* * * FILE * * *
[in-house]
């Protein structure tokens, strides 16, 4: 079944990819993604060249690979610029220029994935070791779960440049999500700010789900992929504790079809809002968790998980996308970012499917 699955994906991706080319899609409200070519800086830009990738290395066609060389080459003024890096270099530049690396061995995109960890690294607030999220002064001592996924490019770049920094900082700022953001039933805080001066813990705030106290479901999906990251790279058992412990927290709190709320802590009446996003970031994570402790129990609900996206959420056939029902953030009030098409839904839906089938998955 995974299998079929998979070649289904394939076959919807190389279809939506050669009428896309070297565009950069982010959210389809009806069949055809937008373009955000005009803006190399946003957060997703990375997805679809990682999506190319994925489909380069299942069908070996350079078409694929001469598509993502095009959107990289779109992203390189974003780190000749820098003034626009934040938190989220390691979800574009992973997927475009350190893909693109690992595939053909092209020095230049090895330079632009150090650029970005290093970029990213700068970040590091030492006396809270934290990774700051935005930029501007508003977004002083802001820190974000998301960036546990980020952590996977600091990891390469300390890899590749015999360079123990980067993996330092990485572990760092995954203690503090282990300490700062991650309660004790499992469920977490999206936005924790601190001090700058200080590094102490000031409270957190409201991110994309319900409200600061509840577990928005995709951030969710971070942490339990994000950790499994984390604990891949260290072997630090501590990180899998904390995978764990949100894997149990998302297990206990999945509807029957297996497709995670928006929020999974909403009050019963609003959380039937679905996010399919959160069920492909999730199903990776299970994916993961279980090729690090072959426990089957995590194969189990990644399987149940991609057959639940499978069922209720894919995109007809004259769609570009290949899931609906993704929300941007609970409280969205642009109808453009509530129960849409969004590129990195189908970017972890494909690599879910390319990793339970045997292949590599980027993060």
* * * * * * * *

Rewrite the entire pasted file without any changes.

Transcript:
[in-house]
């Protein structure tokens, strides 16, 4: 079944990819993604060249690979610029220029994935070791779960440049999500700010789900992929504790079809809002968790998980996308970012499917 699955994906991706080319899609409200070519800086830009990738290395066609060389080459003024890096270099530049690396061995995109960890690294607030999220002064001592996924490019770049920094900082700022953001039933805080001066813990705030106290479901999906990251790279058992412990927290709190709320802590009446996003970031994570402790129990609900996206959420056939029902953030009030098409839904839906089938998955 995974299998079929998979070649289904394939076959919807190389279809939506050669009428896309070297565009950069982010959210389809009806069949055809937008373009955000005009803006190399946003957060997703990375997805679809990682999506190319994925489909380069299942069908070996350079078409694929001469598509993502095009959107990289779109992203390189974003780190000749820098003034626009934040938190989220390691979800574009992973997927475009350190893909693109690992595939053909092209020095230049090895330079632009150090650029970005290093970029990213700068970040590091030492006396809270934290990774700051935005930029501007508003977004002083802001820190974000998301960036546990980020952590996977600091990891390469300390890899590749015999360079123990980067993996330092990485572990760092995954203690503090282990300490700062991650309660004790499992469920977490999206936005924790601190001090700058200080590094102490000031409270957190409201991110994309319900409200600061509840577990928005995709951030969710971070942490339990994000950790499994984390604990891949260290072997630090501590990180899998904390995978764990949100894997149990998302297990206990999945509807029957297996497709995670928006929020999974909403009050019963609003959380039937679905996010399919959160069920492909999730199903990776299970994916993961279980090729690090072959426990089957995590194969189990990644399987149940991609057959639940499978069922209720894919995109007809004259769609570009290949899931609906993704929300941007609970409280969205642009109808453009509530129960849409969004590129990195189908970017972890494909690599879910390319990793339970045997292949590599980027993060």